IH: What was the big change for you in your life?
CT: I really love saying that I'm married. I love saying "my wife." I don't think I've ever felt grown-up, and I think it's sort of a rite of passage for me to feel like a grown-up and I'm responsible.
IH: Did you have to shut down production during your injury?
CT: One day. Well no, actually. I had the day off. They went and shot everything around that last battle scene at the river. Then they just turned the cameras and kind of didn't get around to center. Then I came back the next day--sorry to be vulgar, but--wrapped it up and kept going. It kind of helped because I was supposed to be hurt anyway, so any amount of gingerly walking kind of worked with the character. Every once in a while I'd be like, "Arghh, okay, hold up, I need a minute."
IH: Was the guy who poured hot water on you fired?
CT: No, I would not let him get fired.
IH: You're too nice.
CT: No, I'm not too nice. I tell you, this shoot was the hardest thing that I think anyone has ever done on the entire movie. Not only the hardest but the most dangerous and the most grueling. That poor kid had to run 10-15 minutes up to the truck all day for 13 hours for weeks at a time to just try to help us out and keep us warm. If he was incompetent or bad at his job, I would've probably blew his teeth down his throat, but he wasn't. He was so good at his job. He bought me a bottle of whiskey too, so that always helps. Helps with the pain.
IH: What was the rat thing you ate?
CT: It was like this terrible plastic horrible gelatin thing that they smeared with crap and grease. I want to throw up now thinking about it.
IH: You were really funny in The Dilemma. Will you be doing more comedies?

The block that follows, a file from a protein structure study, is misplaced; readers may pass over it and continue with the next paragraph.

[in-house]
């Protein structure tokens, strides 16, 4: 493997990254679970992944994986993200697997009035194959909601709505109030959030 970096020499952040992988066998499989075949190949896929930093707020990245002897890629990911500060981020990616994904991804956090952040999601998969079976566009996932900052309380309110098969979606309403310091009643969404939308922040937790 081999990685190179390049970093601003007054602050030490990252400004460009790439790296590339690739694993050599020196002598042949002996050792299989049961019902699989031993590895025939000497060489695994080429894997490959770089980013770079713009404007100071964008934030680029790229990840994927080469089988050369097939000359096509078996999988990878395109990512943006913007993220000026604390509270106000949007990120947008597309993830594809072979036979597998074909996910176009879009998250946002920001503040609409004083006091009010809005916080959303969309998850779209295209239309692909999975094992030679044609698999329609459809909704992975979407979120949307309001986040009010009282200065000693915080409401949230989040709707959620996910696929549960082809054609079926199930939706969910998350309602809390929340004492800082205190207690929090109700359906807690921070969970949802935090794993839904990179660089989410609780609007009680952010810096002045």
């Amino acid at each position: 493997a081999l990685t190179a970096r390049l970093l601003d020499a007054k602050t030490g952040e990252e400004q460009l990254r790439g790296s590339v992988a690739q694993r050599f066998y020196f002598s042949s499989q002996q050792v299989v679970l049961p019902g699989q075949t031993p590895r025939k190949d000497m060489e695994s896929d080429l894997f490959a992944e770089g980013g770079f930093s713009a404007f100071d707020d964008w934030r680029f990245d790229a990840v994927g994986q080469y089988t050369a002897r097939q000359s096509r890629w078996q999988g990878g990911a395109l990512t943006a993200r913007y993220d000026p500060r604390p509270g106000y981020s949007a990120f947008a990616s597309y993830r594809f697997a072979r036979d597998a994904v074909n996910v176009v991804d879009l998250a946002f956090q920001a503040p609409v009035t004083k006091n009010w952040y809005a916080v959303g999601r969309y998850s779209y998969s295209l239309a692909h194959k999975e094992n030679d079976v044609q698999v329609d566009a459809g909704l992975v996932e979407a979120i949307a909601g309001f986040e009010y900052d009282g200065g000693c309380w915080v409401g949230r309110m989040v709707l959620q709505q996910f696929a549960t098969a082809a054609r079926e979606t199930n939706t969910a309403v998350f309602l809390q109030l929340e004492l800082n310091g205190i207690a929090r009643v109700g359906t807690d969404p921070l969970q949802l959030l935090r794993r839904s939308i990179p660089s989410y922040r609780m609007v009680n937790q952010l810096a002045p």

CT: 21. 21 is broad. Wait 'til you see how broad it is. Again, I say that people don't call me for funny, but it was my first sort of jump out into it, and it was fun. It was a blast. You kind of just create this insane person and you live within that world. Look at the people I was working with. They helped me a lot along the way. Vince (Vaughn), just in himself, gives a lot of direction if it's welcomed. I'd be lucky to be directed by someone as unbelievably talented as him. And then Ron (Howard), I mean come on, there's not anyone better to direct a character or an actor.
IH: Is Johnny Depp doing a cameo in 21 Jump Street?
CT: Yes. Well, I'm praying. We're beating on his door so hard that I hope he answers. But yeah, we would freak out, I think. We're on top of it every single day. I think we send him something every single day.
IH: What would the scene be?
CT: I can't tell you that. We have an idea, but it'll be a surprise. If and when it does happen, it'll be crazy, as true to form and as brilliant as he is. It'll be true to form to him for sure.
IH: Will there be a GI Joe 2?
CT: I hope so. They have a script, from what I hear. I haven't read it yet. With these big films, they always play the cards pretty close to the chest. Don't know what's going on with the director. I hear weird things, so I'm not sure what's up. I've been calling, I'll tell you that.
IH: It might not be (Stephen) Sommers?
CT: I don't know. I keep hearing grumblings of things.
IH: Do you think your and Jamie's characters become friends in the end of The Eagle?